Wednesday, October 31, 2012

Climate: the 9/11 moment has arrived?

Image from "The Atlantic" Magazine

A few weeks ago, I published a post titled "Climate, a 9/11 moment? on Cassandra's legacy. In it, I said that we could experience a "9/11 moment" when:

"Something will happen; something so big, so horrible, so terrifying that people will watch the news in TV while telling themselves: "it is happening now, it is happening to us!

Does Hurricane Sandy fit the description? For sure it has caused the return of climate change in the mainstream news. Enough to qualify as a "9/11 moment?" Perhaps not, but surely we'll have more of these moments in the future. It is going to happen.

h/t Fausto

Tuesday, October 23, 2012

Cassandra's trap: the case of the six Italian scientists found guilty of manslaughter

In a debate that took place in 2008, Mr. Enzo Boschi, professor of seismology at the University of Bologna, made some statements that likely he regretted later on. As recorded in this video (in Italian) he said something that can be translated as, “we made a complex and precise model that shows that this area is not subjected to a large seismic risk. So, you may feel some tremors, but your house will not fall on your head.” Unfortunately, not much later, in April 2009, the region was struck by a major Earthquake that caused several victims.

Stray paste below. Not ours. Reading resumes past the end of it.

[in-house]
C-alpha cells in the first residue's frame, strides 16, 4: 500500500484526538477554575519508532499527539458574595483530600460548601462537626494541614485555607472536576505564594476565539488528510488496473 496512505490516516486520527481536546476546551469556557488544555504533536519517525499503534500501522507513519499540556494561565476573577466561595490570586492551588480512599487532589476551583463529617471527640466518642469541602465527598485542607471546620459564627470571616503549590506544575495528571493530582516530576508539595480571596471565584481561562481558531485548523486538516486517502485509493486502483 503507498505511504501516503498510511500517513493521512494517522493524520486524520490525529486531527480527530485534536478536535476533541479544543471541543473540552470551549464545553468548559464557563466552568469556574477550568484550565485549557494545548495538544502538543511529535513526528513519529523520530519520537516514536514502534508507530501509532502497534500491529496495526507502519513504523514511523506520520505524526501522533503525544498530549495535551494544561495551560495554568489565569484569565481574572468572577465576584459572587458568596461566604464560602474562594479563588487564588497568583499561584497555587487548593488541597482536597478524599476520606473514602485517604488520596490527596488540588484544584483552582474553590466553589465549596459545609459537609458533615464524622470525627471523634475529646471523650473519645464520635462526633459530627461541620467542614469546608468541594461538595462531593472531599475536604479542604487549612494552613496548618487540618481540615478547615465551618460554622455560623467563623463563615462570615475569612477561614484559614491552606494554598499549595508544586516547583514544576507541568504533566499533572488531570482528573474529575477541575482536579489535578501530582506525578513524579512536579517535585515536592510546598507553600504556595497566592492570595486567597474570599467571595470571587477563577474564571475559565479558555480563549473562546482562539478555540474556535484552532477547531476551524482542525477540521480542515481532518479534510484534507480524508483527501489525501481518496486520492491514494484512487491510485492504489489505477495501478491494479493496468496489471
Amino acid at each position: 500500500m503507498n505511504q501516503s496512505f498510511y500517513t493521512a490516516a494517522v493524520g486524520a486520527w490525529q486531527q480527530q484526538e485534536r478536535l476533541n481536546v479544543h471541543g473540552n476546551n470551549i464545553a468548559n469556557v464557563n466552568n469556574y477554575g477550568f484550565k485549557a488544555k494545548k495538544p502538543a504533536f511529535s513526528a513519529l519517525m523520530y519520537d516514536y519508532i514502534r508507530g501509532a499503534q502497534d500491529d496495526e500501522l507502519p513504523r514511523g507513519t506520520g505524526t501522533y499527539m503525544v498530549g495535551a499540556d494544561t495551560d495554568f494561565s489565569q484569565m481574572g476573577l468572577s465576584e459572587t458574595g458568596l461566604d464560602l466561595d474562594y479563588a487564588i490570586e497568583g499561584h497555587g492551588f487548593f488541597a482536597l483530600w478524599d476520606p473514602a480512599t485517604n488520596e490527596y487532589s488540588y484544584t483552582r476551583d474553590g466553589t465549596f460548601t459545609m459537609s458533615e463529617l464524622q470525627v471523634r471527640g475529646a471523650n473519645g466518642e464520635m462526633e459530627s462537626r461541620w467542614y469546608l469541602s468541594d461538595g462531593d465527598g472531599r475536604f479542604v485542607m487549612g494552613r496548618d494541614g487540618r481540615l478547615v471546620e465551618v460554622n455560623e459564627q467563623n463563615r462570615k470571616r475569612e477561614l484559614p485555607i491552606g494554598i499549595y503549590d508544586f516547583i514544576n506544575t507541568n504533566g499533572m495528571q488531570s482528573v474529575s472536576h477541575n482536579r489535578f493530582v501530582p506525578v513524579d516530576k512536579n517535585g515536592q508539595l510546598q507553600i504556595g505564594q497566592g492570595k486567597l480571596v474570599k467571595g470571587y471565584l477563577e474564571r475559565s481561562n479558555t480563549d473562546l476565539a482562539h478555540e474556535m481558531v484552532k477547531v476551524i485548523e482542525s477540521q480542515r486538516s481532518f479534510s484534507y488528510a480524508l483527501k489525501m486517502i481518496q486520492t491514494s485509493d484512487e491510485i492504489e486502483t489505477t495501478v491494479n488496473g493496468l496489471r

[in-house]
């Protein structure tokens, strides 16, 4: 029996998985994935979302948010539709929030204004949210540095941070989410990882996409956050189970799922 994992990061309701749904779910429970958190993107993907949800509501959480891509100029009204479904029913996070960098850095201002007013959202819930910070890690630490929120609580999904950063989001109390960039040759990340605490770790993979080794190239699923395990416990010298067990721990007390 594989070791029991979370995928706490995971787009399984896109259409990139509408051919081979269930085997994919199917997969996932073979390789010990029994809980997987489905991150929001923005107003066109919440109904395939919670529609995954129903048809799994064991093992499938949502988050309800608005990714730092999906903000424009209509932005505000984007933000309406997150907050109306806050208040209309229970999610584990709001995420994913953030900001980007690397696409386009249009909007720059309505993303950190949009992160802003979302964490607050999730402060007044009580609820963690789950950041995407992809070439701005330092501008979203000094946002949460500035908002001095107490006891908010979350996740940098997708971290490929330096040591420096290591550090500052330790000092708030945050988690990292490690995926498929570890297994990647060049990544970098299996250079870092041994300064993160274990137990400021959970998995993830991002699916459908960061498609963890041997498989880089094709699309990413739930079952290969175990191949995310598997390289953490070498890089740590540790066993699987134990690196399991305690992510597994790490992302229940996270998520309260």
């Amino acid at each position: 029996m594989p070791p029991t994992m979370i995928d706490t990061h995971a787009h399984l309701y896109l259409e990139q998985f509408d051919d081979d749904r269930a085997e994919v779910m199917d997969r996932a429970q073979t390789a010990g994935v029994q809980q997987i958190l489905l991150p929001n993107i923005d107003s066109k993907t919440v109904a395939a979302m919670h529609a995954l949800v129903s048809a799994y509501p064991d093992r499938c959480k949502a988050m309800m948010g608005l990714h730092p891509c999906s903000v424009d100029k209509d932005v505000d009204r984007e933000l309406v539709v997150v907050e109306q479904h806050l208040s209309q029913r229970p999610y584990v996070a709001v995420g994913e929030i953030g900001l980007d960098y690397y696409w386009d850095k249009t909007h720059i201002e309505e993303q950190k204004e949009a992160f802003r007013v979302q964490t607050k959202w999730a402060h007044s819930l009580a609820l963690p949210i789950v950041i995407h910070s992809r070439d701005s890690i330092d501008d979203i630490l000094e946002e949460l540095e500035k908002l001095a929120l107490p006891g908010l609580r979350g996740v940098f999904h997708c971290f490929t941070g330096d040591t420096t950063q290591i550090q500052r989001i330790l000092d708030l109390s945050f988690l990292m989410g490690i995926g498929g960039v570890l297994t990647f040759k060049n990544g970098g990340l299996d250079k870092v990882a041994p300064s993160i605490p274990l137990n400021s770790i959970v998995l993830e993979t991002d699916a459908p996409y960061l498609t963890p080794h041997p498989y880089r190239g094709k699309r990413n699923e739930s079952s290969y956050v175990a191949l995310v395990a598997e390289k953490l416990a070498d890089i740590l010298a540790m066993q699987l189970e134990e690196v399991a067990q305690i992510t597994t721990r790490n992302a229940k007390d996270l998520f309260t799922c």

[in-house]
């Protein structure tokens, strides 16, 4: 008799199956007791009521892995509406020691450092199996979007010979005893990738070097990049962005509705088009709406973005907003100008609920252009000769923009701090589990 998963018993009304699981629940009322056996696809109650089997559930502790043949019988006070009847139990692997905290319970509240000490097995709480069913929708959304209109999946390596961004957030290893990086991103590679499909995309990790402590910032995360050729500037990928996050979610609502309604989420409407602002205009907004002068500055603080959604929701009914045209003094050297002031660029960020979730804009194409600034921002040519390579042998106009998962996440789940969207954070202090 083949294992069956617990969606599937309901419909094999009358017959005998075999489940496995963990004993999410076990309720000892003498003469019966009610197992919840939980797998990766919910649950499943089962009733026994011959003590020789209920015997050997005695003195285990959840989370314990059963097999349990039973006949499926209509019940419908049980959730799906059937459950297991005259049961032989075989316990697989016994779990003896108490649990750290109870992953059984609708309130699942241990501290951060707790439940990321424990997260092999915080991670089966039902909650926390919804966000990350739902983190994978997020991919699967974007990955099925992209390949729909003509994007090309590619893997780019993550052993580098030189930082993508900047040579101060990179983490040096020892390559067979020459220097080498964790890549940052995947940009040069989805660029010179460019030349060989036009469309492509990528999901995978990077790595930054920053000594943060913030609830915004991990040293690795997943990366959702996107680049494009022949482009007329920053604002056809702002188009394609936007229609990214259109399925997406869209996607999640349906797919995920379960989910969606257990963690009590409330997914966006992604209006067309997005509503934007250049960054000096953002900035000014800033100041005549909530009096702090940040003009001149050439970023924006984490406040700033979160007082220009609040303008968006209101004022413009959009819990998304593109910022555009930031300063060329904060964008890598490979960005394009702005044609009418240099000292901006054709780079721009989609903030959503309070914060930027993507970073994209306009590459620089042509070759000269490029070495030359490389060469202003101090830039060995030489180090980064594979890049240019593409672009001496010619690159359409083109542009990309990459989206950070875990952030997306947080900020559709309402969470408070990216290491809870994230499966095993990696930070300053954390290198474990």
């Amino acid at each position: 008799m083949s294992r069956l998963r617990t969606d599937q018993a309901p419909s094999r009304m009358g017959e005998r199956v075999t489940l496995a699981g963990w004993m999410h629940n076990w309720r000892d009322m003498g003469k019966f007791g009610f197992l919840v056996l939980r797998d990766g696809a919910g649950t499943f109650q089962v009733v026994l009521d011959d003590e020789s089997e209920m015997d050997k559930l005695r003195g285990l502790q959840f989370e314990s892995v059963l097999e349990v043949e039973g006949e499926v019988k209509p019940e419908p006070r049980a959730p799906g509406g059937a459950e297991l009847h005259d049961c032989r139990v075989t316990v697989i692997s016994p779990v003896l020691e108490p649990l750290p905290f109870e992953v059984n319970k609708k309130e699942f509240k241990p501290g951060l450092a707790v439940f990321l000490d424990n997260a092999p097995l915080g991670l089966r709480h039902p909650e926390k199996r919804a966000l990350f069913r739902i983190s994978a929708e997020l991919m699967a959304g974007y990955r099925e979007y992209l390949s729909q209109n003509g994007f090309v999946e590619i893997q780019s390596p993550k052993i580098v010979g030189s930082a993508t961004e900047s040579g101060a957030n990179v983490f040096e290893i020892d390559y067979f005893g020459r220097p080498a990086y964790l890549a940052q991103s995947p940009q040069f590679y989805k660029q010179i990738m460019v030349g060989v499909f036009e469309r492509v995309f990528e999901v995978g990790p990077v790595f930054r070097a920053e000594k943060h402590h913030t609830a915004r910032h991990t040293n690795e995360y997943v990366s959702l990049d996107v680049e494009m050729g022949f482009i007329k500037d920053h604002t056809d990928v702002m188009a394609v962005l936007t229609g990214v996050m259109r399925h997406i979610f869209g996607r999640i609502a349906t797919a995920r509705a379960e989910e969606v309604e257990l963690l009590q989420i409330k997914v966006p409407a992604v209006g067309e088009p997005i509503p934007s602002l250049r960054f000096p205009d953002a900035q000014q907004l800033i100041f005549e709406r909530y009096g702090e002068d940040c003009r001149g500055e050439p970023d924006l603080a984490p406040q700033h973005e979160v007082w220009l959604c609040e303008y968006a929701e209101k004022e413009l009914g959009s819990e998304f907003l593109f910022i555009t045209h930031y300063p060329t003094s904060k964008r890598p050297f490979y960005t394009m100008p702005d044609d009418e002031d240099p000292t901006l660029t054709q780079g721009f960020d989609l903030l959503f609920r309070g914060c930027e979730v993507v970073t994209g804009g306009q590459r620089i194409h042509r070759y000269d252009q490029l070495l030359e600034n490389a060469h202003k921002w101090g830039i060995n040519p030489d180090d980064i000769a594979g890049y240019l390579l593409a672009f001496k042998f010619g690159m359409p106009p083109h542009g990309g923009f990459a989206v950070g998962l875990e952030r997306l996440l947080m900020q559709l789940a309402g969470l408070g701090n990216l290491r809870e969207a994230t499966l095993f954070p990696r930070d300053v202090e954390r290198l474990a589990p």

Stating in public what science says about the risks of global warming is not an experience for the faint hearted. If you ever tried that, you know that you'll be assaulted and abused by legions of commenters who will accuse you, among other things, of being an "alarmist;" with the innuendo that you are saying that in order to bring money to the fat coffers of your research institute. This is something that I often call "Cassandra's curse"

However, in recent times, I started to note a flow, small but increasing, of comments that carry the opposite criticism: "scientists," they say, "have been poor at explaining how things really stand with climate. They didn't do enough to inform us on how serious the situation is". This is something that we could call "Cassandra's trap," the fear of alarming people, of telling of disasters that won't come, in short of looking like an alarmist.

The attitude of playing down risks is something that we recently saw with the case of the six Italian scientists found guilty of manslaughter because - the court said - they gave falsely reassuring statements before the quake that struck the region of Abruzzo, in Italy, in 2009.